Magnetic resonance imaging (RMN Bucuresti) is a noninvasive way for doctors to examine organs, tissues and skeletal structures. It helps find abnormalities that are not detected by X-rays or computed tomography (CT) scans, and it can help determine if a tumor has spread, or whether an injury has healed correctly. It is important to remain still during an MRI exam, as movement can cause distortion and affect the quality of the images. You may hear tapping, clicking and thumping sounds during the procedure.
Patients should remove any metal objects, such as hearing aids, jewelry, watches or hairpins, from the body area being examined. It is also important to empty pockets of coins, phones and cards that contain iron (ferromagnetic) because they may be attracted by the MRI magnet. Patients should wear a robe or gown to reduce heat and discomfort while they are being scanned. If a patient is nervous or anxious about being in a closed space, a doctor can give them medication to help make the experience less stressful.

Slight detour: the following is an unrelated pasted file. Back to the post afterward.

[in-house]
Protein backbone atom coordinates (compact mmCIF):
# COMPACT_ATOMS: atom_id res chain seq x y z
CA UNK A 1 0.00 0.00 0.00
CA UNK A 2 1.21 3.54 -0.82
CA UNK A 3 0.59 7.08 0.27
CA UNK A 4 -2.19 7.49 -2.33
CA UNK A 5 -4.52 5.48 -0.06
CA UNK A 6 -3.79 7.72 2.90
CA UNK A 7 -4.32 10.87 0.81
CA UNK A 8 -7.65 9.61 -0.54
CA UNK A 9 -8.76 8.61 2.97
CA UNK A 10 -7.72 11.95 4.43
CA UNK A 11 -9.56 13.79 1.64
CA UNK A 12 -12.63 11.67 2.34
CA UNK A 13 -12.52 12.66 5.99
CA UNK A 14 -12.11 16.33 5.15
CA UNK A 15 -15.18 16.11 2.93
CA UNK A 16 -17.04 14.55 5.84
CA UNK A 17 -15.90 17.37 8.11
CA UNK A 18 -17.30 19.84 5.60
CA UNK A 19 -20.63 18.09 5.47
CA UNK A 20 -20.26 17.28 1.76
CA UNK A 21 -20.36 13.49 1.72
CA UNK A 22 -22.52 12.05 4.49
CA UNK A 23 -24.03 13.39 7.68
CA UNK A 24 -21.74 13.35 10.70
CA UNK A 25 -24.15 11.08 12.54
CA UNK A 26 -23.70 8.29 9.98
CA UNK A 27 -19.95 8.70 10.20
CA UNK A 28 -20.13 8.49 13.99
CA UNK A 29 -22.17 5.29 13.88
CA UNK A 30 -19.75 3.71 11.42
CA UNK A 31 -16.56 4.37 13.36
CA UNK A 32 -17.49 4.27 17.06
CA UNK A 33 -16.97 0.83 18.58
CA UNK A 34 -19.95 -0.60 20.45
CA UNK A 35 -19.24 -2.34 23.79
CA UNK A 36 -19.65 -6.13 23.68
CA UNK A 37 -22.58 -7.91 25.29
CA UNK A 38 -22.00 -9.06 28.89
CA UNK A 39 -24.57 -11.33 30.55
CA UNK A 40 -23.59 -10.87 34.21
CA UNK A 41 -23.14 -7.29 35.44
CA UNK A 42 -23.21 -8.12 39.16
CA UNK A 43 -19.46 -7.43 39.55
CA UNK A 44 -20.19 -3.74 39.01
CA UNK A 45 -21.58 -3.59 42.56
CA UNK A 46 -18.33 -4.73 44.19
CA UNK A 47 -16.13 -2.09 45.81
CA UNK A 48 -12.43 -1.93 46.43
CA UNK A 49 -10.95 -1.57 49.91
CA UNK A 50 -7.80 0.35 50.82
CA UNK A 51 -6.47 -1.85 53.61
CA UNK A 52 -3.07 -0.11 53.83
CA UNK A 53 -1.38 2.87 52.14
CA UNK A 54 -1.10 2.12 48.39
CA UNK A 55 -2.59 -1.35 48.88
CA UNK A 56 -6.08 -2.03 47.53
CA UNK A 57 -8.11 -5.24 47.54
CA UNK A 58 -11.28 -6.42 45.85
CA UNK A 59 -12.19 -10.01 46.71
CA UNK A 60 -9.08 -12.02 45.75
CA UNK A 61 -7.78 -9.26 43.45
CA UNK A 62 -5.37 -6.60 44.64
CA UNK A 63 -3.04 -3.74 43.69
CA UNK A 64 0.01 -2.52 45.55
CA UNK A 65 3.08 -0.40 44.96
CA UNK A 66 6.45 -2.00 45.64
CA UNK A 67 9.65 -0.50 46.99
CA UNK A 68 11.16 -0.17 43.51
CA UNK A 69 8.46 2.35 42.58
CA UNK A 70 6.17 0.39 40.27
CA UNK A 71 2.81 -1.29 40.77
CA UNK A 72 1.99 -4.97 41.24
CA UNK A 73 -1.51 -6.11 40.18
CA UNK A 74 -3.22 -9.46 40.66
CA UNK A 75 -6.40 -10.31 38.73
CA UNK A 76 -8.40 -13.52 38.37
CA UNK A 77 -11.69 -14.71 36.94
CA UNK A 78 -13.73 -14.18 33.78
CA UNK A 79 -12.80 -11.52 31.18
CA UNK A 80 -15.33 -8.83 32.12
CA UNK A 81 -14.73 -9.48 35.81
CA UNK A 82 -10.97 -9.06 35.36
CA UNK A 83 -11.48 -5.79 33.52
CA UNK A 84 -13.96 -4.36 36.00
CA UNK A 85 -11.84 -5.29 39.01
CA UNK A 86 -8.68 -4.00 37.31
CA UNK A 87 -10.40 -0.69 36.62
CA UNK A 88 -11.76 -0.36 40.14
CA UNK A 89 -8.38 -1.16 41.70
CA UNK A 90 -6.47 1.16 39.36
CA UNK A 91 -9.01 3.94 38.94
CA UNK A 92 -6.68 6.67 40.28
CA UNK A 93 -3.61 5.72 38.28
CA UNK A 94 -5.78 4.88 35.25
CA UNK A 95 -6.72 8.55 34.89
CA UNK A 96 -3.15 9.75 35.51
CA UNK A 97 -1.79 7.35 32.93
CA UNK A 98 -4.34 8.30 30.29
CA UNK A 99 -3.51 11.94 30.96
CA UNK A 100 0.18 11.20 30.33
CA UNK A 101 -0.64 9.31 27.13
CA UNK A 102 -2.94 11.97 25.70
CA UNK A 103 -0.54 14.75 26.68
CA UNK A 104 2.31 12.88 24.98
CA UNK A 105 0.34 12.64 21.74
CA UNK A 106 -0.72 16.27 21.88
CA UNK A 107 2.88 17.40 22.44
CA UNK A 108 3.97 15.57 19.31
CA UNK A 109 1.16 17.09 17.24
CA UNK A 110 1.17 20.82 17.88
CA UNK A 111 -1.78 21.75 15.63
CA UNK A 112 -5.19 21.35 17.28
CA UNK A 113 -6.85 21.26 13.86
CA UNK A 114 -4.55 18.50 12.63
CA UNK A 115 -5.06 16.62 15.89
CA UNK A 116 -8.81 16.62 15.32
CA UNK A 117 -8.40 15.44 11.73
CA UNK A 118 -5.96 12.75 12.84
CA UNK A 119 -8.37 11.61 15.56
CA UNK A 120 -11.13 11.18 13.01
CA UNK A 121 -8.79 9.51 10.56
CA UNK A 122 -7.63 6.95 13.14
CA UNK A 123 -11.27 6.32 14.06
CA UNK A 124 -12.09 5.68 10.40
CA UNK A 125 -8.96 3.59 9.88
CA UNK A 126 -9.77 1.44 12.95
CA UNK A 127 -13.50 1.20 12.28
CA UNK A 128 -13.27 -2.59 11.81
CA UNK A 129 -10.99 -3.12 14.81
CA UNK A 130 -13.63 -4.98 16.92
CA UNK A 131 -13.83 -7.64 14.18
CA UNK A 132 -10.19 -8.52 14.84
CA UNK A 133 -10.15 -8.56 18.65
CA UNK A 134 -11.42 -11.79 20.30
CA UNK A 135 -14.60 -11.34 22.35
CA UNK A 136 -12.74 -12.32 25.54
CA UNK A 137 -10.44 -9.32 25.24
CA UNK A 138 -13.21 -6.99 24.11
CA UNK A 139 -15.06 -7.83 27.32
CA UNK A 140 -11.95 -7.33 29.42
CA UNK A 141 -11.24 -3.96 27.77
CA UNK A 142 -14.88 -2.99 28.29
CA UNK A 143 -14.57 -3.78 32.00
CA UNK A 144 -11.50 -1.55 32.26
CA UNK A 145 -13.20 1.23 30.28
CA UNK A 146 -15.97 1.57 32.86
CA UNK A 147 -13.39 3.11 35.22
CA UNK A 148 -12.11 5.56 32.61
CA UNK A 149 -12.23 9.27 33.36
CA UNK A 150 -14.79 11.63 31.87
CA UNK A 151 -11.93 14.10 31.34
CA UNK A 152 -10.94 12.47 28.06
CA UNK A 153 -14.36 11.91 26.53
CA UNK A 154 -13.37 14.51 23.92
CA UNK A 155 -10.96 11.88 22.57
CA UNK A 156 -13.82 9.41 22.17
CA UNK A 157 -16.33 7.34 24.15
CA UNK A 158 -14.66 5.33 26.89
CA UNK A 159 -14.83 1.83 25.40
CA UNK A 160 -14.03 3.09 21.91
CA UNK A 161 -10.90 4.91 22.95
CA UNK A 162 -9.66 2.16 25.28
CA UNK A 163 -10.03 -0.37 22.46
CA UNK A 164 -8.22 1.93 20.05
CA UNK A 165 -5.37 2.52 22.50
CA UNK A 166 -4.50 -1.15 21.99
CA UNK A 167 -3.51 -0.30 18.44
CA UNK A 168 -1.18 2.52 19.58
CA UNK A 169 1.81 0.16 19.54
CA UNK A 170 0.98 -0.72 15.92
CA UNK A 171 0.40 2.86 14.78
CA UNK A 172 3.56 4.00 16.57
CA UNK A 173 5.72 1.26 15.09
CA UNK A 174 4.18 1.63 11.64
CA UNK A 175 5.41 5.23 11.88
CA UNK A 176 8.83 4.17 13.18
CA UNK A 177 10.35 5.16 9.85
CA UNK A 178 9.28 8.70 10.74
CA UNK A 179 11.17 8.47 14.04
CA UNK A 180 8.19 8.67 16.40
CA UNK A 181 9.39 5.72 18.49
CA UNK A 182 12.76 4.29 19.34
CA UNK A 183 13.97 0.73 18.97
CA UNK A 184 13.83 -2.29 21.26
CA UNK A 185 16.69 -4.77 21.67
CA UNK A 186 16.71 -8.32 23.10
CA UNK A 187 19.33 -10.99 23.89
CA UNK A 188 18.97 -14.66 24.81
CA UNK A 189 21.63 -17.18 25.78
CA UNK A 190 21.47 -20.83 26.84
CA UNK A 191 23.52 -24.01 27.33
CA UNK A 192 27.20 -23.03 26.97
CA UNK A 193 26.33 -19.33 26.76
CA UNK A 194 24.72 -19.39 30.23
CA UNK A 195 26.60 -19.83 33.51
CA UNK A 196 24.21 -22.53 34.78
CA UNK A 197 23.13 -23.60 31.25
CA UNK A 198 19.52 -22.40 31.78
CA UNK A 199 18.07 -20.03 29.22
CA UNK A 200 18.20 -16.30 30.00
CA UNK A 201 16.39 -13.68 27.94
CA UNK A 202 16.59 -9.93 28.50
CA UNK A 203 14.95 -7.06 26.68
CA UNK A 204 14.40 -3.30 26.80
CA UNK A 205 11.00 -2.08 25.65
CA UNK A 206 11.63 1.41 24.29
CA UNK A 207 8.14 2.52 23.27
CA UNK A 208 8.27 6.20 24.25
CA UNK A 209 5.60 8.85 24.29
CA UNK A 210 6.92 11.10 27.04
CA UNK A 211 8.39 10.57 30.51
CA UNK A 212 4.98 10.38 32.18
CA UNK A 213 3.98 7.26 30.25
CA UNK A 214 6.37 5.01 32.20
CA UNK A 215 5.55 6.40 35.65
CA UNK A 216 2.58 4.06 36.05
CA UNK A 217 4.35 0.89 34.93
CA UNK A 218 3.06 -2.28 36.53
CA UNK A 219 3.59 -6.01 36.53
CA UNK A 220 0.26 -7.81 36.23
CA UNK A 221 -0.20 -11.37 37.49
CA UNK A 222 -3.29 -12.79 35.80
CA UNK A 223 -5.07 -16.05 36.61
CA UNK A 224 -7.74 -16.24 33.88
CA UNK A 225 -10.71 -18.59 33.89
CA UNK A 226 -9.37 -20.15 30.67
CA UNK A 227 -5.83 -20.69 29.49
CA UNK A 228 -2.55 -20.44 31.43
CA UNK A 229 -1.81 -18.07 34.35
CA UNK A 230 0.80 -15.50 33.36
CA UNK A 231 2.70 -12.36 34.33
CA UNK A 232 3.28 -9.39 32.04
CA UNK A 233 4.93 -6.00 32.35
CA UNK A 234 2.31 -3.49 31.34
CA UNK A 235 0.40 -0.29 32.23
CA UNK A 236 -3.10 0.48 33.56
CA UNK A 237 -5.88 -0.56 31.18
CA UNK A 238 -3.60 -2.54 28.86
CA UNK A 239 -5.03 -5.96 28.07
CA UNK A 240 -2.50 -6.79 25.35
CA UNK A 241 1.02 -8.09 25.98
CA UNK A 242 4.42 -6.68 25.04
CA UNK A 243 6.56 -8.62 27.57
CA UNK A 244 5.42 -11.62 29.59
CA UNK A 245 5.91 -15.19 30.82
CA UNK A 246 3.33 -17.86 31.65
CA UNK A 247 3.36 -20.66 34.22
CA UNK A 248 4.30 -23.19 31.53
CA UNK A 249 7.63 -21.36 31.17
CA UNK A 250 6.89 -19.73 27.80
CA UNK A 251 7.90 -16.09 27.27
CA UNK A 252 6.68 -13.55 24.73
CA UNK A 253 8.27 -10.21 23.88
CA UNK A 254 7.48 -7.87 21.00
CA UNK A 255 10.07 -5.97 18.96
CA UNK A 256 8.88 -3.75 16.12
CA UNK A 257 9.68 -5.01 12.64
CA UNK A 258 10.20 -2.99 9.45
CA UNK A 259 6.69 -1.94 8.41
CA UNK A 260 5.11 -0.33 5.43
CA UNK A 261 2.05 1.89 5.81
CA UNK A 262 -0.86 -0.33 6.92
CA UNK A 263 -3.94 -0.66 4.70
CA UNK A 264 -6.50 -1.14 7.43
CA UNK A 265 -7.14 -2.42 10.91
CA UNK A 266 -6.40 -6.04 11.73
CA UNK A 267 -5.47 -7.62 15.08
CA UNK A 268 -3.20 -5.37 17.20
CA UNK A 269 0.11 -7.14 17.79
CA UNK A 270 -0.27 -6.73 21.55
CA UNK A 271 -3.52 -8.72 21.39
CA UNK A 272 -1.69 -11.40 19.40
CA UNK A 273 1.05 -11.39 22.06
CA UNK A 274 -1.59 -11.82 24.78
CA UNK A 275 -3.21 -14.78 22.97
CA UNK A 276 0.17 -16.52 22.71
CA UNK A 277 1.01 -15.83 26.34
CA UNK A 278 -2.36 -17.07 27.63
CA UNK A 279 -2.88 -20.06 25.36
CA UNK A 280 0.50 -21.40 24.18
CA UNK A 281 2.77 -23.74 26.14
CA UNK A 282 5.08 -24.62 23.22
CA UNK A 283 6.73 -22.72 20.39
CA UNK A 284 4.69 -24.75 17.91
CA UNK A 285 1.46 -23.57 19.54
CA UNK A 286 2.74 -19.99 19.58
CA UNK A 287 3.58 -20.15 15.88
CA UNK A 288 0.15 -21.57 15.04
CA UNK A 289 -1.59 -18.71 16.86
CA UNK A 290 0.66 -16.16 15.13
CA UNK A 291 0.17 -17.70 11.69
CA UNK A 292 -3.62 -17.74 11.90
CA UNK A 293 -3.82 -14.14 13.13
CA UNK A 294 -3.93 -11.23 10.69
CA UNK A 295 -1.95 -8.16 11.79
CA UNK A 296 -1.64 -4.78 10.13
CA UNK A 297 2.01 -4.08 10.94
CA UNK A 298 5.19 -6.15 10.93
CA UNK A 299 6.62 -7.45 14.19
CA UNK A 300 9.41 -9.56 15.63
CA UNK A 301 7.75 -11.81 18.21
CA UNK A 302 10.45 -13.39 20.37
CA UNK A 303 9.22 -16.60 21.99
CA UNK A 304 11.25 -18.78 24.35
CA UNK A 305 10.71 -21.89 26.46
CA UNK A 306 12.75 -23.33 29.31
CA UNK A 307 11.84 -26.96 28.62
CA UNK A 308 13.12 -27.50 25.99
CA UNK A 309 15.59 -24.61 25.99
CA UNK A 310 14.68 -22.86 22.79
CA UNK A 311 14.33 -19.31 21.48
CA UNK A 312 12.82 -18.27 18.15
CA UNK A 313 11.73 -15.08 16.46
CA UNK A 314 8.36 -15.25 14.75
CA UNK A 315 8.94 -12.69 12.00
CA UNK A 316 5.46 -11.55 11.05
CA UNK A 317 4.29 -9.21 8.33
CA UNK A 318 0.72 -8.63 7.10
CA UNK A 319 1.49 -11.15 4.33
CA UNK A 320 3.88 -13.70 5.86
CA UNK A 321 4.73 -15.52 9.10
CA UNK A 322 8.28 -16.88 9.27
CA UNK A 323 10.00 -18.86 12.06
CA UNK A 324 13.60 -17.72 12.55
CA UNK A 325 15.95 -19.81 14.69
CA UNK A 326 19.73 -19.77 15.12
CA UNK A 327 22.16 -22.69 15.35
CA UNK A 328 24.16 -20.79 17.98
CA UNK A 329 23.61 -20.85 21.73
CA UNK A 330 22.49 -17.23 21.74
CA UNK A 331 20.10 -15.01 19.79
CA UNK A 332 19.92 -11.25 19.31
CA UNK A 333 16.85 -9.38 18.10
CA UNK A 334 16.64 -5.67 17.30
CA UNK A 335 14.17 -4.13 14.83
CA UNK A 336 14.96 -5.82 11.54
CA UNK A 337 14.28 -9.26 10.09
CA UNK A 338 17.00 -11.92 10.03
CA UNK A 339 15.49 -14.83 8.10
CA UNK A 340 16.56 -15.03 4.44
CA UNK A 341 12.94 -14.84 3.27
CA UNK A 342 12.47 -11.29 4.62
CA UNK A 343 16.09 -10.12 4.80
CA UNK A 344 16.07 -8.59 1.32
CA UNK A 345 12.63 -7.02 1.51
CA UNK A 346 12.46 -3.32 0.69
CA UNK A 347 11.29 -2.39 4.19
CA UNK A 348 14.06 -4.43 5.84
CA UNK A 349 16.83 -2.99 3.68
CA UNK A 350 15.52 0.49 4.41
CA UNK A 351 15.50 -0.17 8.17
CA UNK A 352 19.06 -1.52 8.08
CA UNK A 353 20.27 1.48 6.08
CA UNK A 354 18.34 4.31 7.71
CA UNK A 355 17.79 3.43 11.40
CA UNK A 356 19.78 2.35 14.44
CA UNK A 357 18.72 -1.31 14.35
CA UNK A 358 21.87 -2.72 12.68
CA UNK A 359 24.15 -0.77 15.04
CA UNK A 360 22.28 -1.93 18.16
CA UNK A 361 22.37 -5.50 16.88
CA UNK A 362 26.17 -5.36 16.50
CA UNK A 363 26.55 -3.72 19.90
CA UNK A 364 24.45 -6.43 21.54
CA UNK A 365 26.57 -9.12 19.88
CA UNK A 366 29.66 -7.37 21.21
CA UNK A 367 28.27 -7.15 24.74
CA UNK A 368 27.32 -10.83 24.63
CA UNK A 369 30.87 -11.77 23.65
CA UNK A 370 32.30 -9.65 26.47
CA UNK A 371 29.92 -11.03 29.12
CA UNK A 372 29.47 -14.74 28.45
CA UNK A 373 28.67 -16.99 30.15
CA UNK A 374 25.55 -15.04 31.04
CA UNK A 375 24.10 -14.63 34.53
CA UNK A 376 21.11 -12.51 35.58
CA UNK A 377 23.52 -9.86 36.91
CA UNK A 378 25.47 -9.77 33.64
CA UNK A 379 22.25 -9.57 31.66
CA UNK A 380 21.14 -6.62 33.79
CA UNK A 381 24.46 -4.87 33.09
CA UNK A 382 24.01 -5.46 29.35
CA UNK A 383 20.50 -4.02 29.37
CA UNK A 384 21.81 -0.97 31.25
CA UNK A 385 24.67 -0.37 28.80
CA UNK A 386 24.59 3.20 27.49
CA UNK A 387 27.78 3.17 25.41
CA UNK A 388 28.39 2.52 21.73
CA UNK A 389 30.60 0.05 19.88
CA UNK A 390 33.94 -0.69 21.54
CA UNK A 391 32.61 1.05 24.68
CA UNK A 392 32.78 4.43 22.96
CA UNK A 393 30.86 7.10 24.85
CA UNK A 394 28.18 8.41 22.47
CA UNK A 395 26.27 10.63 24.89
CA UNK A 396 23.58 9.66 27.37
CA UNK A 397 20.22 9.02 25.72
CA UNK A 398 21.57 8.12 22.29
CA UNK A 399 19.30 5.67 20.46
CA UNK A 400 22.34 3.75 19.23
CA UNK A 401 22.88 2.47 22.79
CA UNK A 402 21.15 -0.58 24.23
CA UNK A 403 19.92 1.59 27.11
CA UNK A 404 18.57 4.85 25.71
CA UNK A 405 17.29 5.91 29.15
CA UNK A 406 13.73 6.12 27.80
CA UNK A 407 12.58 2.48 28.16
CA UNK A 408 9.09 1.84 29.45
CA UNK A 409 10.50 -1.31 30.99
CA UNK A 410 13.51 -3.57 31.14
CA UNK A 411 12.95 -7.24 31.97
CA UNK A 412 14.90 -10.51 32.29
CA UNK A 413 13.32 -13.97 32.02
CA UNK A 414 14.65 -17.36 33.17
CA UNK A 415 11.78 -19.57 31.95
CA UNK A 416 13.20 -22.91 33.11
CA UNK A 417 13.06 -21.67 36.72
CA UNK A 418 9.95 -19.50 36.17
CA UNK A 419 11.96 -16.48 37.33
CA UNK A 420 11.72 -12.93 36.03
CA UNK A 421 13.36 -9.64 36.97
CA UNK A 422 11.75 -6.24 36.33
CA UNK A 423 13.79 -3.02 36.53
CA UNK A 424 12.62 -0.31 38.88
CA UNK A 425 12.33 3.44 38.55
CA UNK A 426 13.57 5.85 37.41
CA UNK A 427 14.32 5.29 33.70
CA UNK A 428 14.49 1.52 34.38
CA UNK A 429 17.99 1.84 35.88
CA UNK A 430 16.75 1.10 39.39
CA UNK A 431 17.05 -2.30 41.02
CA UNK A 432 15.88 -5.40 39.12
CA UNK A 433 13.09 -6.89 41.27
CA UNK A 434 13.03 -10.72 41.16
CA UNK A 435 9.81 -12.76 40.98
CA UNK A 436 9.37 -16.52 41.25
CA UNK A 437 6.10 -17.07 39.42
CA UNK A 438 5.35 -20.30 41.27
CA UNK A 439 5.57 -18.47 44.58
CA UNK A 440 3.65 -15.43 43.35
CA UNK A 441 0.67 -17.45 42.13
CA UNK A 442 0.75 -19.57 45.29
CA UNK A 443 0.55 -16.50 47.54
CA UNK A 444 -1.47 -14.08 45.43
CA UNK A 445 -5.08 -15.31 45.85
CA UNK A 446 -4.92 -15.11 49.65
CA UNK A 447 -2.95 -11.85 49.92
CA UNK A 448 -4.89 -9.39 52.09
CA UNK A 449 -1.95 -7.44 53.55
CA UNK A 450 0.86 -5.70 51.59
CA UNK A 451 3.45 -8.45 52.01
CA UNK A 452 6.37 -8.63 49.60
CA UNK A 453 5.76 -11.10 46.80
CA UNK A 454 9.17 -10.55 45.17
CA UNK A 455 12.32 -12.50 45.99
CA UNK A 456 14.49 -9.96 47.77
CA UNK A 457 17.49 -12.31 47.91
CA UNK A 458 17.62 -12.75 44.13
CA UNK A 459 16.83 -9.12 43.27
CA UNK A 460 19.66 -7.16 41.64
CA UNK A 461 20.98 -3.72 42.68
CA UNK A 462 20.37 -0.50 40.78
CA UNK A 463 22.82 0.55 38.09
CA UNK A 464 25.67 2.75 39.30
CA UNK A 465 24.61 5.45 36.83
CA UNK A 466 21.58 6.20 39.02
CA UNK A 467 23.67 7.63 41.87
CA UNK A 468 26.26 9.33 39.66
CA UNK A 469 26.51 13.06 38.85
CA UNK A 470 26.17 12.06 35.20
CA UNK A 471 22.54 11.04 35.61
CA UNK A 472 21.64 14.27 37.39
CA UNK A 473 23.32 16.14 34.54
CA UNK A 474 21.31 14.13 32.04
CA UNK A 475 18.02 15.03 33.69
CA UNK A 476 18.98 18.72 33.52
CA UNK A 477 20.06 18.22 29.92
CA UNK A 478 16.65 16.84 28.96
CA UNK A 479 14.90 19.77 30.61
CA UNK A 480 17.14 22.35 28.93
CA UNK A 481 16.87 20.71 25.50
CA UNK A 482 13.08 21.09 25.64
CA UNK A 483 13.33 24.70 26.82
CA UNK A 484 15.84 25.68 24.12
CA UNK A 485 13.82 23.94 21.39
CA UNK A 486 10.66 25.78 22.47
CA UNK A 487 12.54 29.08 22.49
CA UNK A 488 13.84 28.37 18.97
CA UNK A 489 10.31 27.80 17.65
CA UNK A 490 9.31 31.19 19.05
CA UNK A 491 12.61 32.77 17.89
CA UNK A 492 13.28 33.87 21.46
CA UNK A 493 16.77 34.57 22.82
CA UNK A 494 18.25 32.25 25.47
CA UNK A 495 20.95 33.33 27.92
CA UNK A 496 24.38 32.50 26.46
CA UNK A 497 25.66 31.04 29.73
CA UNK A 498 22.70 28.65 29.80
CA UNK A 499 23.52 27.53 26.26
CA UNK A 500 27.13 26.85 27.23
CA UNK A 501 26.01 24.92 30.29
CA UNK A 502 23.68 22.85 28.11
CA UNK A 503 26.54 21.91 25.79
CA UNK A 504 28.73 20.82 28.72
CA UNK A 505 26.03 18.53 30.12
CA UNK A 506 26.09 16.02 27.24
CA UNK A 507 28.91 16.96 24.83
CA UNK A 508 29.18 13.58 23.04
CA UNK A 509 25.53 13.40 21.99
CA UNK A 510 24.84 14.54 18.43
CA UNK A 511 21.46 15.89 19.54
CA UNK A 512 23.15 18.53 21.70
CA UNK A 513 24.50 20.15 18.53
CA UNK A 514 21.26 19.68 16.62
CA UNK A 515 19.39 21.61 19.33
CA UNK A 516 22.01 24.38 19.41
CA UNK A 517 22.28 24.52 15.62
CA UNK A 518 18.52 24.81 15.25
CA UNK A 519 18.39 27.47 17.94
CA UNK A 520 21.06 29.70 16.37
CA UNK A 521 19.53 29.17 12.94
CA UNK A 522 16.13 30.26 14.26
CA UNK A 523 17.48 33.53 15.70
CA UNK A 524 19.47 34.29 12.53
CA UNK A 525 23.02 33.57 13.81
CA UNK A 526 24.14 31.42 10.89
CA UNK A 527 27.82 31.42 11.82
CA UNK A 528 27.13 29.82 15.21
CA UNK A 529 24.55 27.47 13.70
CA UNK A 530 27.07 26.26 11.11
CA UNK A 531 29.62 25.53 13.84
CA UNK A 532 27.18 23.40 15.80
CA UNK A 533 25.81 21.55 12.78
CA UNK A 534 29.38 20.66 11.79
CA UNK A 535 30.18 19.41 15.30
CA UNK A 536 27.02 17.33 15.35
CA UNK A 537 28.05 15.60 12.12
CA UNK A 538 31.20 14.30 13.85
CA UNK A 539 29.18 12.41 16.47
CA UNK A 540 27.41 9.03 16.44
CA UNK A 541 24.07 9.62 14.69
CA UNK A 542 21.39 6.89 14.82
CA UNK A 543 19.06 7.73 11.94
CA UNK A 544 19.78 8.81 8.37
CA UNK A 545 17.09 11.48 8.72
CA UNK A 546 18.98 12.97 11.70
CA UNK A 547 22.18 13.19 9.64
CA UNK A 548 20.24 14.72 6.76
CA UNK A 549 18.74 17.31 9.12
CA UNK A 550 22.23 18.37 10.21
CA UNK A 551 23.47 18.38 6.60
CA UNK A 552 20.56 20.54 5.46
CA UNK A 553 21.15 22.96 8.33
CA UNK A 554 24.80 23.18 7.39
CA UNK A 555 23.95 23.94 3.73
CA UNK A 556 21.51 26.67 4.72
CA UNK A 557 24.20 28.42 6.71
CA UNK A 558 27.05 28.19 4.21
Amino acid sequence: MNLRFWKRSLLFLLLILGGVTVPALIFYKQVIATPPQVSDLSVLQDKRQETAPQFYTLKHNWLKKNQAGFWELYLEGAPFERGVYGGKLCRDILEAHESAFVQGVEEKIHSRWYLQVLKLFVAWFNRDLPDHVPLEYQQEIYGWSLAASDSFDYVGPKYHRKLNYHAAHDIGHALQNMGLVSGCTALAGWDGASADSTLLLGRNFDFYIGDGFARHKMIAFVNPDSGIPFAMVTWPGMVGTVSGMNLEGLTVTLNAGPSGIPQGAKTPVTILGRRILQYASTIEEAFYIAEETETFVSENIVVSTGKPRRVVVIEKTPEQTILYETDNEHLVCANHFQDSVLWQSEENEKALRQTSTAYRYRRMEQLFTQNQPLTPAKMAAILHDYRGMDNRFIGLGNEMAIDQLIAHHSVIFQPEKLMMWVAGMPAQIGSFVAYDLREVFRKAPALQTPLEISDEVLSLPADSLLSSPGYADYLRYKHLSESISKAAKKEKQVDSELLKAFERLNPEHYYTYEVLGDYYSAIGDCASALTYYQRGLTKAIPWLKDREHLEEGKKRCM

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Luisa Ciobanu is a magnetic resonance imaging expert who brings a diverse research background to Beckman Institute. Her interests range from neuroscience to pharmaceuticals to biomedical imaging, but she’s best known for her work in developing techniques that run experiments with ultra-high magnetic fields. She’ll collaborate with researchers in Beckman’s Biomedical Imaging Center to advance the institute’s endeavors in MRI. The Beckman Institute’s new Visiting Scholar program offers visiting scholars the opportunity to conduct research at the institute for a three-year period.